In any type of installation, and especially those destined for the hotel sector, the reduction in the space utilised to install heating and DHW units is a variable that could be a significant factor, particularly in refurbished installations. Focusing on installations for the hotel sector, any space that can be reduced for the installation of the boiler room could be allocated to other uses that enable new business lines and sources of revenue (parking spaces, roof terraces, etc….). Traditionally, the DHW installation has been characterised by requiring a large space for positioning its associated units, in particular, the accumulation tanks.
It is well known that one of the main energy demands in a hotel-type installation is the need to cover the domestic hot water (DHW) service expected by the clients of such establishments. This service is moreover a priority, as its lack of availability could impair the image of the hotel as well as result in a possible loss of clients.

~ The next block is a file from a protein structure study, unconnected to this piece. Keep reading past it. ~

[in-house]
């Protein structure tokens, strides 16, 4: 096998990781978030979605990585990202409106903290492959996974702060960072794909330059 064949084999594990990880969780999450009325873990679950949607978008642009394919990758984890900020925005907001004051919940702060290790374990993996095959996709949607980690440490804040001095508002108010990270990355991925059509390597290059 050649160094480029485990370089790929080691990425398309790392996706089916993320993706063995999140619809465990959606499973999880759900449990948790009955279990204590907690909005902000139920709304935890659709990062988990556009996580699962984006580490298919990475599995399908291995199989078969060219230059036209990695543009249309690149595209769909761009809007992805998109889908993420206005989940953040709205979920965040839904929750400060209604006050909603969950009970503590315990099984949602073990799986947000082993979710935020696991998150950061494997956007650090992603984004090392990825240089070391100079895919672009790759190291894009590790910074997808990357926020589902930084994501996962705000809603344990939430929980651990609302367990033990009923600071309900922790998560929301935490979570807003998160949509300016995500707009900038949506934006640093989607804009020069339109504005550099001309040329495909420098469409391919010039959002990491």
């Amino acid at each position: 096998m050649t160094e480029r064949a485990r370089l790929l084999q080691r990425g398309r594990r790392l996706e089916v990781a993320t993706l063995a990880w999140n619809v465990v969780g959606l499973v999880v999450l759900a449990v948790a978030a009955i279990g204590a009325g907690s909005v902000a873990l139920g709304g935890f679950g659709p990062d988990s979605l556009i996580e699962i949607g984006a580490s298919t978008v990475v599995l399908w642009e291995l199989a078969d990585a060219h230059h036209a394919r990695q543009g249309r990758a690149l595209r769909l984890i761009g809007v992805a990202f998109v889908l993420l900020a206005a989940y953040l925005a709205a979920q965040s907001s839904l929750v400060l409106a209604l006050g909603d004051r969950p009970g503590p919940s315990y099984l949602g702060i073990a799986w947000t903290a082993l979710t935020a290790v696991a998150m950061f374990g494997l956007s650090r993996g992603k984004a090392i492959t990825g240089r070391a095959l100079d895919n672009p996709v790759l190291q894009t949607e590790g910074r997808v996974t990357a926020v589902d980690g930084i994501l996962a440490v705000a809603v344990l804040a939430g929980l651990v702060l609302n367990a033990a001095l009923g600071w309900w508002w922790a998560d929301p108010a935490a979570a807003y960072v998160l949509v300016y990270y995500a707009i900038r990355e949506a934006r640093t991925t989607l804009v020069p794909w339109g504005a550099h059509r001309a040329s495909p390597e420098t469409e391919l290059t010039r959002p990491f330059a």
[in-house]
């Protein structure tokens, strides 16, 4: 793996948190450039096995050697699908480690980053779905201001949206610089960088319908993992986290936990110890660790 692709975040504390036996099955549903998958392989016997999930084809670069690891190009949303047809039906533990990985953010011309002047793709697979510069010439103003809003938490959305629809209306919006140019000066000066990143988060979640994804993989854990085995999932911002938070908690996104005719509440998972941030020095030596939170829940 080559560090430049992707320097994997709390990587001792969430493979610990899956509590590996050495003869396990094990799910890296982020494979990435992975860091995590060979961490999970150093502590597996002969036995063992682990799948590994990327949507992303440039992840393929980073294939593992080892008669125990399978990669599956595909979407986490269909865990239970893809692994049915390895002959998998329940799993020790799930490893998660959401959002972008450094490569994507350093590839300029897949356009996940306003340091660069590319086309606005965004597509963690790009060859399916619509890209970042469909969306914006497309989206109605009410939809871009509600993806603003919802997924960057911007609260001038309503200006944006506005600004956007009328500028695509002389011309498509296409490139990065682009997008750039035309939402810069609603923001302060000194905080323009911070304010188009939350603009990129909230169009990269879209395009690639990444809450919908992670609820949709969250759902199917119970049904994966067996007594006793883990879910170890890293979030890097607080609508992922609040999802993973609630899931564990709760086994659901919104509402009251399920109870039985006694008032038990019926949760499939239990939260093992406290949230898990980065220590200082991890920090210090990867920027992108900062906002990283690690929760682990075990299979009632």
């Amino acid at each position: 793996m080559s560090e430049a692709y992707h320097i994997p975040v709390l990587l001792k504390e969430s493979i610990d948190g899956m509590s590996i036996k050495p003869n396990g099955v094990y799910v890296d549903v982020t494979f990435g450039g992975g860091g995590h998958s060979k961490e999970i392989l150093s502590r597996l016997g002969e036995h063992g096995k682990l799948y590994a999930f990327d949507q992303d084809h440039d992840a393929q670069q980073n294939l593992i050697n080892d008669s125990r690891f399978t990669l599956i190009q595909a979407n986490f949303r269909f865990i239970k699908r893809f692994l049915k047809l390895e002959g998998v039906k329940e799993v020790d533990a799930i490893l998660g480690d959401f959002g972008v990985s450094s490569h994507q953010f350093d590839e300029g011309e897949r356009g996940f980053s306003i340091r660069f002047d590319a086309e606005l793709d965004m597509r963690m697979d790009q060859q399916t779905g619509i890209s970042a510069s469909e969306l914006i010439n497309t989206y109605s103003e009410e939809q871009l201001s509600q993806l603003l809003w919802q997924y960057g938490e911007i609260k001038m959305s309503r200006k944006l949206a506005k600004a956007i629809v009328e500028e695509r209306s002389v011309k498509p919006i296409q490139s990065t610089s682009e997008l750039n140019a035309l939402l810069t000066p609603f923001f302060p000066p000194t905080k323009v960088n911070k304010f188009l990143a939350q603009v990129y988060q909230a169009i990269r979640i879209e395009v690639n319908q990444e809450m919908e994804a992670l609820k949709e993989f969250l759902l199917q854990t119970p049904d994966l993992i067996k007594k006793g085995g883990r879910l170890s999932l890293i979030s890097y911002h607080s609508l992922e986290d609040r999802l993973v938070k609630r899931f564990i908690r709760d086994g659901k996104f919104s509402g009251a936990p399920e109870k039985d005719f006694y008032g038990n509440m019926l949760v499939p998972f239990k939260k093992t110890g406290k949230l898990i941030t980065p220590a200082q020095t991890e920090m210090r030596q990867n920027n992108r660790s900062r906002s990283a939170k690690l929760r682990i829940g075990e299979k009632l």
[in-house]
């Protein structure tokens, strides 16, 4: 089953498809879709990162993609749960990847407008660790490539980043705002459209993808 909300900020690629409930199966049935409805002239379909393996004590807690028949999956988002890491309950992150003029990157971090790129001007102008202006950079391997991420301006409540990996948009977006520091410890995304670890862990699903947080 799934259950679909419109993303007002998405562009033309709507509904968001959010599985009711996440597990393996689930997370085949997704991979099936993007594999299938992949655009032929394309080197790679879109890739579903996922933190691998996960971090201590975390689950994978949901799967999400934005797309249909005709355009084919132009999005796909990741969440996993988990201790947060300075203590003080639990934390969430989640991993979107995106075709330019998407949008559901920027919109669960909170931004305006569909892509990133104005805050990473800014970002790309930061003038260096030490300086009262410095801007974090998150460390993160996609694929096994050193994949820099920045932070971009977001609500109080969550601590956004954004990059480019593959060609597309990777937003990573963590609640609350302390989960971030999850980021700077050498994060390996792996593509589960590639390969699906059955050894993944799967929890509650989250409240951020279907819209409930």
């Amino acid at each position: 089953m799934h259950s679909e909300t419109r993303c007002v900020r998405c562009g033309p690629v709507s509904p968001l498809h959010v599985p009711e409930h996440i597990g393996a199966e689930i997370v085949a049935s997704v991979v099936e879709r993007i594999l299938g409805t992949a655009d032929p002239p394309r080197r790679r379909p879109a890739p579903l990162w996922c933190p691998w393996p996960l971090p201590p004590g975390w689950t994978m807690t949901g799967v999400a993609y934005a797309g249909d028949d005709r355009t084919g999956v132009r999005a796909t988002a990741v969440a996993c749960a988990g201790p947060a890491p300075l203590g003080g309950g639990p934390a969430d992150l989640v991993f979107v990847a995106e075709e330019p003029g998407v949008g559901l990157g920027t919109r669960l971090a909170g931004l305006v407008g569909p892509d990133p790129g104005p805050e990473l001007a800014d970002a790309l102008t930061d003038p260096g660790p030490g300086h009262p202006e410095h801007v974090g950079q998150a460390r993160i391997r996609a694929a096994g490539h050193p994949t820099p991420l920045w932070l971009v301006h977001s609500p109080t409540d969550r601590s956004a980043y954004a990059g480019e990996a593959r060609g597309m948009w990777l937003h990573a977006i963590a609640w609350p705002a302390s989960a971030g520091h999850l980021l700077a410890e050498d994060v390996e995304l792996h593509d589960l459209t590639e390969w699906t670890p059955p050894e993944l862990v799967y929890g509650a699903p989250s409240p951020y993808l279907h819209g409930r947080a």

To avoid this, hotels have historically resorted to the design of installations with large tanks of storage water, in order to have a volume of water readily available that is able to cover consumption peaks as they occur. This design criteria is sufficient to guarantee the right level of comfort and customer service, but can raise questions today in terms of energy saving and the space necessary for its installation. Read more…
ACV, Technical Director
Article published in: FuturENERGY June 2017